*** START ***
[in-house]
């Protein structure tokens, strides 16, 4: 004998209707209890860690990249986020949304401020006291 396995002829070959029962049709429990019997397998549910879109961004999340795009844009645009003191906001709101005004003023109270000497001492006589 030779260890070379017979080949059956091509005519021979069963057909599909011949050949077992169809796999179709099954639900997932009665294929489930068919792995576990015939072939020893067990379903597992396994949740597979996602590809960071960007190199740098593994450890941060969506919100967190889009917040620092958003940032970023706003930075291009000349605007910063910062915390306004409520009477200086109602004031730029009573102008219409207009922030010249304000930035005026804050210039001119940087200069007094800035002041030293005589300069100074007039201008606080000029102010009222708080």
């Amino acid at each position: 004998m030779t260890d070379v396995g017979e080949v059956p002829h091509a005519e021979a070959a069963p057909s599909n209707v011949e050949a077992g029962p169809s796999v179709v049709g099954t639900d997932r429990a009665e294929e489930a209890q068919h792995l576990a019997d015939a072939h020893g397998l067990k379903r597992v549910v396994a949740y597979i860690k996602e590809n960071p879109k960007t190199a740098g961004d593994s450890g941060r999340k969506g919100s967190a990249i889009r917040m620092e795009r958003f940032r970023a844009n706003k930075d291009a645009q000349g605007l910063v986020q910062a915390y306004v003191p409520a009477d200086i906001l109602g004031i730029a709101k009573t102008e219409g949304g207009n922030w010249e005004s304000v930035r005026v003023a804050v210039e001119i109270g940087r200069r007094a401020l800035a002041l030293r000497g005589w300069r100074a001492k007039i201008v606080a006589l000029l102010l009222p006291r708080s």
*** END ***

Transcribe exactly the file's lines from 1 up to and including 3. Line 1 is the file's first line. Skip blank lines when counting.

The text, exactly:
[in-house]
């Protein structure tokens, strides 16, 4: 004998209707209890860690990249986020949304401020006291 396995002829070959029962049709429990019997397998549910879109961004999340795009844009645009003191906001709101005004003023109270000497001492006589 030779260890070379017979080949059956091509005519021979069963057909599909011949050949077992169809796999179709099954639900997932009665294929489930068919792995576990015939072939020893067990379903597992396994949740597979996602590809960071960007190199740098593994450890941060969506919100967190889009917040620092958003940032970023706003930075291009000349605007910063910062915390306004409520009477200086109602004031730029009573102008219409207009922030010249304000930035005026804050210039001119940087200069007094800035002041030293005589300069100074007039201008606080000029102010009222708080």
């Amino acid at each position: 004998m030779t260890d070379v396995g017979e080949v059956p002829h091509a005519e021979a070959a069963p057909s599909n209707v011949e050949a077992g029962p169809s796999v179709v049709g099954t639900d997932r429990a009665e294929e489930a209890q068919h792995l576990a019997d015939a072939h020893g397998l067990k379903r597992v549910v396994a949740y597979i860690k996602e590809n960071p879109k960007t190199a740098g961004d593994s450890g941060r999340k969506g919100s967190a990249i889009r917040m620092e795009r958003f940032r970023a844009n706003k930075d291009a645009q000349g605007l910063v986020q910062a915390y306004v003191p409520a009477d200086i906001l109602g004031i730029a709101k009573t102008e219409g949304g207009n922030w010249e005004s304000v930035r005026v003023a804050v210039e001119i109270g940087r200069r007094a401020l800035a002041l030293r000497g005589w300069r100074a001492k007039i201008v606080a006589l000029l102010l009222p006291r708080s």